Rachel Whalen is one of those mothers that we often tend to tiptoe around the moment we learn that their baby has unfortunately passed away. This unique, extraordinary soul is speaking out about a topic that the majority of us are uncomfortable with, but it's a lesson in compassion that we should all be aware of.
What originally assisted Rachel with her experience wasn't all the hugs and kisses from close family and friends. Rather, it was actually the empirical memories she experienced at the hospital, right after her baby girl, Dorothy, was stillborn. She's now discussing her story about the lovely guides who provided her with faith in the aftermath of what was quite literally her truly darkest hour.
Condolences usually are not what really eases the pain in a tragic situation such as this. Only the passage of time and a network of loving support can help do that. Rachel's system consisted of the nurses at the hospital who treated her using their own particular brand of TLC. All the small things they did magically added up to more than the sum of its parts! In a note that she composed to her guardian angels on the Facebook page, An Unexpected Family Outing, Rachel said:
" To the nurses, Thank you for rescuing me. Your skills and your insights saved me from following my daughter into death, but it was your kindness that guided me back in the direction of life. The humanity you showed is what carried me back toward life; you made it possible to think about living after death.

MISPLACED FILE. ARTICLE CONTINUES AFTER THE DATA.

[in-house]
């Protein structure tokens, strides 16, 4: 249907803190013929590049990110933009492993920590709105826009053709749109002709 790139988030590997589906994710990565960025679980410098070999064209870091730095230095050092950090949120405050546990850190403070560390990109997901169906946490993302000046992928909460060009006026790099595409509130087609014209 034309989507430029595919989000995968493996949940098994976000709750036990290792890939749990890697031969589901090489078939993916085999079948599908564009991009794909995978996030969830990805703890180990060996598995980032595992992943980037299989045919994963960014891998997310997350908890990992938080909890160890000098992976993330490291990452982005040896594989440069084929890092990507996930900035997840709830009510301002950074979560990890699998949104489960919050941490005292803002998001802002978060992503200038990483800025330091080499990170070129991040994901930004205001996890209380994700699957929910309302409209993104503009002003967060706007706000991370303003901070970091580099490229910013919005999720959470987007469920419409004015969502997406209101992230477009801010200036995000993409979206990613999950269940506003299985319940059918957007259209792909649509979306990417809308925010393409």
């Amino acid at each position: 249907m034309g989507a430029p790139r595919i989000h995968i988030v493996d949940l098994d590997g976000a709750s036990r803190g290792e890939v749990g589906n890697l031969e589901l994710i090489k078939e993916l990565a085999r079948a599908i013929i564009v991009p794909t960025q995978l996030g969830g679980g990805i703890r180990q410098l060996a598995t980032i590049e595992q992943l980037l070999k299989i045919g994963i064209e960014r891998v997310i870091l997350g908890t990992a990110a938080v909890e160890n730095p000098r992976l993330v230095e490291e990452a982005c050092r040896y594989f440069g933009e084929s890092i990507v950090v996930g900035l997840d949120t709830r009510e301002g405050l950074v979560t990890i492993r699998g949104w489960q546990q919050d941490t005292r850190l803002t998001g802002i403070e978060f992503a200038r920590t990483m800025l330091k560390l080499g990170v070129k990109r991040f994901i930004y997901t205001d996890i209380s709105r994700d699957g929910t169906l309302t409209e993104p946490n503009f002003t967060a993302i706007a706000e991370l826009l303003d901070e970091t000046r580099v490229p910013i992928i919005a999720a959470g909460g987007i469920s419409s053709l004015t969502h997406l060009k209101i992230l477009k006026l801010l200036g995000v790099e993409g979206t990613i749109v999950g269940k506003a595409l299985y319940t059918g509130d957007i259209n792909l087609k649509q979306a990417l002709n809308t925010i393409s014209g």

For this, I owe you my love and deepest thankfulness. Thank you to the nurses who always made sure my husband had enough pillows when he had to stay in my hospital room. And many thanks to the nurses who let him smuggle popsicles out of the freezer. You acknowledged that this was an experience for him and that he also needed your attention."
Often times it might be easy to forget that although dad wasn't carrying the baby, he is suffering just as much as mama is. Saving a life isn't always about helping keep the physical body alive. The doctors remarkably did their part in bringing Rachel back from the brink of crossing over, still, it was really the nurses who were crucial in rescuing both mother and father's lives that occasion.
The nurses at the hospital were her guides and protectors, essentially taking her to exactly where she needed to be so that her own life could be saved.
" Thank you to the nurse who came with me when they rushed me to the ICU from Labor & Delivery. Thank you for being my supporter when I couldn't speak up considering that I was also busy fighting for my life. I'm not exactly sure I would have lived to see my child if you hadn't been there. Thank you to the nurse who showed me how to load my bra with ice packs when I needed to decrease my milk after my baby girl was stillborn.